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Some of the $100 million in tax revenues that Israel transferred to the Palestinian Authority in January went to thousands of Hamas supporters - including those in the security forces - Hamas officials said on Monday.
Meanwhile, a senior PA official in Ramallah said that Israel's decision not to release more of the hundreds of millions of dollars in tax revenues it owes the PA undermines PA Chairman Mahmoud Abbas and his Fatah faction.
Prime Minister Ehud Olmert made the decision against releasing more of the funds last week, following reports that Abbas had broken a promise to use the revenues solely for humanitarian purposes.
"This is not a wise decision," the official told The Jerusalem Post. "On the one hand, Israel is talking about the need to strengthen the moderates among the Palestinians. On the other hand, Israel's decision to refrain from releasing the funds, which are estimated at nearly half a billion dollars, will weaken President Abbas and all the Palestinians who don't support Hamas."
PA Finance Minister Samir Abu Aisheh of Hamas said more than 9,500 new employees had been added to the public sector since the Islamist movement took power in March 2006. These include 5,500 Hamas-appointed security officers and 3,500 workers in the Hamas-run Education and Health ministries.
He admitted that the PA government had failed to fulfill its pledge to implement major financial and administrative reforms. "From day one, we have been forced to adopt a policy of managing one crisis after another," he said.
The main problem facing his government, Abu Aisheh said, was the financial sanctions imposed by Israel, which is continuing to hold on to some $300m. in tax and tariff revenues belonging to the PA.
The salaries of the civil servants account for two-thirds of the PA's day-to-day expenses.
Most of the money Israel transferred in January "went to pay salaries to tens of thousands of civil servants who have not been receiving their full salaries for the past year," the PA official said. "We have more than 150,000 employees who need to provide for their families. If this is not a humanitarian issue, what is?"
Asked if Abbas's office had transferred some of the funds to the Hamas-led government, the official said money was paid directly to the civil servants, including tens of thousands of PA security officers.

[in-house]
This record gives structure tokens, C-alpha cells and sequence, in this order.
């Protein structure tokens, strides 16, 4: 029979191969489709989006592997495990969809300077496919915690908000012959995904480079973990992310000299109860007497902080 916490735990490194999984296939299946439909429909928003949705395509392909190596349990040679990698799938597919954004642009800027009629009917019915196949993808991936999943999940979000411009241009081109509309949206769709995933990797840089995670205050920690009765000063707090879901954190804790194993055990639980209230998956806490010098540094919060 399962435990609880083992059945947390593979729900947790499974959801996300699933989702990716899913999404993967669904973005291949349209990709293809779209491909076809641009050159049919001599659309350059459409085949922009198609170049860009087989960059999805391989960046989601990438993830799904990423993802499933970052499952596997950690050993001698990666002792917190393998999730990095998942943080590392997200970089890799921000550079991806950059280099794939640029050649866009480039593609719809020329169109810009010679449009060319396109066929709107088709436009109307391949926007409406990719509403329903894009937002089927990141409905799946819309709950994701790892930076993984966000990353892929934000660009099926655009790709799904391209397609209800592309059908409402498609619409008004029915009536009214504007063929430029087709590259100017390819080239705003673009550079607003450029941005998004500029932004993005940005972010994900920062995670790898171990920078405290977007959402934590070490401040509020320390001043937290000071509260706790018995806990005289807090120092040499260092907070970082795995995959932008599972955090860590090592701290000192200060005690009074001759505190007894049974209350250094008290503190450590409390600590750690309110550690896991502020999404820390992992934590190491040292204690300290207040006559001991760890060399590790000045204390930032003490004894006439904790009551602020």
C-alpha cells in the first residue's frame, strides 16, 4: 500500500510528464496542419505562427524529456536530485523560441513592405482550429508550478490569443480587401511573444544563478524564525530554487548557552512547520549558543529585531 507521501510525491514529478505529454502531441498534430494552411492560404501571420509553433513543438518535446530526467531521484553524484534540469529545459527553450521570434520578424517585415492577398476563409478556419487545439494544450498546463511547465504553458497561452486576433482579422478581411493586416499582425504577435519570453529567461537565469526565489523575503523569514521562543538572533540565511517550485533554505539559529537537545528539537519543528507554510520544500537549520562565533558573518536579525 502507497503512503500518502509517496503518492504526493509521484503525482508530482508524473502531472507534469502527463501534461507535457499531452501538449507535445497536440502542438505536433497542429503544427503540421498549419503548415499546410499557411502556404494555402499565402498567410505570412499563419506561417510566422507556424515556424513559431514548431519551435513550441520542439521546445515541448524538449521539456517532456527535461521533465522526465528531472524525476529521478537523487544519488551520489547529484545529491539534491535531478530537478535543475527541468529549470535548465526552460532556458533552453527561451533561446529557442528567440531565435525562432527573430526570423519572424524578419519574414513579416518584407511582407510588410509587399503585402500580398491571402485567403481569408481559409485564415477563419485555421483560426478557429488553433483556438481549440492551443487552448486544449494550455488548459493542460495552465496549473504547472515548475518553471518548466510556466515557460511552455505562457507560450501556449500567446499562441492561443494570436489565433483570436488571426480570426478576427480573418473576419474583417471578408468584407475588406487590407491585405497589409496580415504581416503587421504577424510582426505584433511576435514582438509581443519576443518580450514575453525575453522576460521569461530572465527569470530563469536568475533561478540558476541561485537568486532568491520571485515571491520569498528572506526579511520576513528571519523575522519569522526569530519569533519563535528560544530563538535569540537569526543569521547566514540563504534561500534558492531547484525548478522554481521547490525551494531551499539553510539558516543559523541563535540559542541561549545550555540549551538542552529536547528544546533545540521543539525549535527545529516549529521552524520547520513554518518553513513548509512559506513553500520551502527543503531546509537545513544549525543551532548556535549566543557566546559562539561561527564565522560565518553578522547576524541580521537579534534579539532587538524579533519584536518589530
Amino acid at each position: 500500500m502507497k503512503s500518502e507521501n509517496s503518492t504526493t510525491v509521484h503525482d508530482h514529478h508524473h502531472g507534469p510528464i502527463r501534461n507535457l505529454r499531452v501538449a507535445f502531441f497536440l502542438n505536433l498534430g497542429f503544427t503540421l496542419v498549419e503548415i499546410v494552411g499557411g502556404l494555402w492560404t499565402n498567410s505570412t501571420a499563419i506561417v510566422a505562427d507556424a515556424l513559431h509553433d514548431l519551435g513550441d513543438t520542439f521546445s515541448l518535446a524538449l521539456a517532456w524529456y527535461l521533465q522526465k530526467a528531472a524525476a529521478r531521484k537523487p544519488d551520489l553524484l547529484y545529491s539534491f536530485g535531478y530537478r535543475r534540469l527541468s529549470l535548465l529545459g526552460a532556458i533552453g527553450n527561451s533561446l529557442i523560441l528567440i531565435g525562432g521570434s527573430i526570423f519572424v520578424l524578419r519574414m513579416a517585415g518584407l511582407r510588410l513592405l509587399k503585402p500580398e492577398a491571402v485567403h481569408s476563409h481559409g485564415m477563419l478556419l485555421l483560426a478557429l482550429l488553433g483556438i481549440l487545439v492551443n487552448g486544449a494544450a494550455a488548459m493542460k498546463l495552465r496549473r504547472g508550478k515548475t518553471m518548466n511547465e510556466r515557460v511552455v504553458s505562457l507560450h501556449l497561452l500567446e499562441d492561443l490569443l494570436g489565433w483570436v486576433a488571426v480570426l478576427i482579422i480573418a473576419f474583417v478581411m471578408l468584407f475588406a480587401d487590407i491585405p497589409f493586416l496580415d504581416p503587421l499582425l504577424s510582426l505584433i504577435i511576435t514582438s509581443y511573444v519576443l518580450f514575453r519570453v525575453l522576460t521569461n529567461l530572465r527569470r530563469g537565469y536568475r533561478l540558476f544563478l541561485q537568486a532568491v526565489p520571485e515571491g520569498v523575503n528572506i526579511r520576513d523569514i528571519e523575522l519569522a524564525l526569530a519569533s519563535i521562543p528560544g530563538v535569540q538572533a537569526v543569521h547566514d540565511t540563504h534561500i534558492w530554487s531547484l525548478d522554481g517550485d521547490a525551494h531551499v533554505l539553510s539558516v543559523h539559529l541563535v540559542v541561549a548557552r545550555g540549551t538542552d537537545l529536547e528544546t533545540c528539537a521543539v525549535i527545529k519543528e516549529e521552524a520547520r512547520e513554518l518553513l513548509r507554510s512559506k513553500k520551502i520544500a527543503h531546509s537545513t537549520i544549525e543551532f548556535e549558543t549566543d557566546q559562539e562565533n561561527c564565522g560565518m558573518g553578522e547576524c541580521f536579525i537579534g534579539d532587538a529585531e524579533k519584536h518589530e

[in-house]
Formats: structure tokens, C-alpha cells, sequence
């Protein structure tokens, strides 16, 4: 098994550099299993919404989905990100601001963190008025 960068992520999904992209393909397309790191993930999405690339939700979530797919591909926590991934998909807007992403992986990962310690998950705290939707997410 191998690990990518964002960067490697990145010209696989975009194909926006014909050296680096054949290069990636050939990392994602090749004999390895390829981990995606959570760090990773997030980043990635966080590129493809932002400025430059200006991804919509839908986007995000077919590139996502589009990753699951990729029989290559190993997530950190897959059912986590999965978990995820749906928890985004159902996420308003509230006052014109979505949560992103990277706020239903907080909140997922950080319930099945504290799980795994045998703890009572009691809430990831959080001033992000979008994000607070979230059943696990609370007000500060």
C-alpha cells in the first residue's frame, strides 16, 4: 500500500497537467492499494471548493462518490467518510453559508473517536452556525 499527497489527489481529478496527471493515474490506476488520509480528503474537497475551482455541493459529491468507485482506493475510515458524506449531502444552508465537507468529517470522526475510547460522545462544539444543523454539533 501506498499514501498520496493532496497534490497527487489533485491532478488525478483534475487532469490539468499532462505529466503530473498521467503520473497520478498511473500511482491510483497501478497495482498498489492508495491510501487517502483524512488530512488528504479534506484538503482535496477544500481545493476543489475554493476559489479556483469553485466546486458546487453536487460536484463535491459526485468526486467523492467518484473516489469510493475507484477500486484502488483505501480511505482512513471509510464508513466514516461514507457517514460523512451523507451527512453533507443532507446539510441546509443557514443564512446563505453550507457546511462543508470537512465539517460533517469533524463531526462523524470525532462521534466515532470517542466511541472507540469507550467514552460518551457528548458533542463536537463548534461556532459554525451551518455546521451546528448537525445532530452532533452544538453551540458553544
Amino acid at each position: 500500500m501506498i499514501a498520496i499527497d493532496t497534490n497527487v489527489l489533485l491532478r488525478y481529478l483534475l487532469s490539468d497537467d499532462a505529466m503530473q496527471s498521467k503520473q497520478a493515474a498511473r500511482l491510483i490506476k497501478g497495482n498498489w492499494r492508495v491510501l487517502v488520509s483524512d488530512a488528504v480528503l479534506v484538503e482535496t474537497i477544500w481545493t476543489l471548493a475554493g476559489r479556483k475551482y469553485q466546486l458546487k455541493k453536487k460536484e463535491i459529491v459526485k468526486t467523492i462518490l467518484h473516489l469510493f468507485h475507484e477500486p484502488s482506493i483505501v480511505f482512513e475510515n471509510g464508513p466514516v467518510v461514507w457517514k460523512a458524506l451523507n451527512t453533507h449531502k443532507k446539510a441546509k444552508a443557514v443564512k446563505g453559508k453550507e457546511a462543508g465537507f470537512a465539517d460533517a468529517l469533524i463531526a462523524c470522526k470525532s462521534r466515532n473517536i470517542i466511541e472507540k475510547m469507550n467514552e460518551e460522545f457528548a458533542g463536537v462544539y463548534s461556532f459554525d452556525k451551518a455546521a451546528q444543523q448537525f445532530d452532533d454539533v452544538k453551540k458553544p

"The President's Office is actually functioning as the Palestinian Finance Ministry," he said. "More than 95 percent of the civil servants and security officers are affiliated with Fatah, anyway. An employee is entitled to a salary, whether he belongs to Fatah or Hamas. We didn't expect the President's Office to play the role of a shadow Finance Ministry, but we are hoping that the formation of a unity government will put an end to this phenomenon."
The International Monetary Fund has estimated that despite the sanctions imposed since Hamas came to power in March 2006, foreign aid to the PA doubled to $700m. in 2006 over the previous year. Total foreign assistance to all Palestinian institutions - including that distributed by private Palestinian organizations - increased last year to $1.2 billion from $1b.
Most of the financial aid came from Arab and EU countries and was intended for salaries and welfare payments. But because of the boycott of the Hamas-run Finance Ministry, hundreds of millions of dollars passed through Abbas's office and other parties.
Bir Zeit economics Prof. Nasr Abdel Karim said the Palestinians received approximately $700m. in international aid during 2006, in addition to the $100m. in tax rebates that were released by Israel. Another $300m. in revenue was raised locally, including from taxes.
He said the political turmoil in the PA and the international boycott of the Hamas government were responsible for the fact that the PA had no official budgets for 2006 and 2007.
Abdel Karim said the Hamas government had underestimated the repercussions of the international sanctions for the PA and the economy. "Some of the Hamas ministers were too optimistic in the beginning," he said. "They also failed to tackle issues related to financial corruption and waste of public funds."
He also voiced pessimism regarding chances that the proposed unity government would solve the financial crisis. "I don't believe the unity government will be able to lift the financial sanctions," he said. "The sanctions will continue, as will corruption and mismanagement. Even if the unity government succeeds in solving the current financial crisis, the general economic problem facing the Palestinians will continue."
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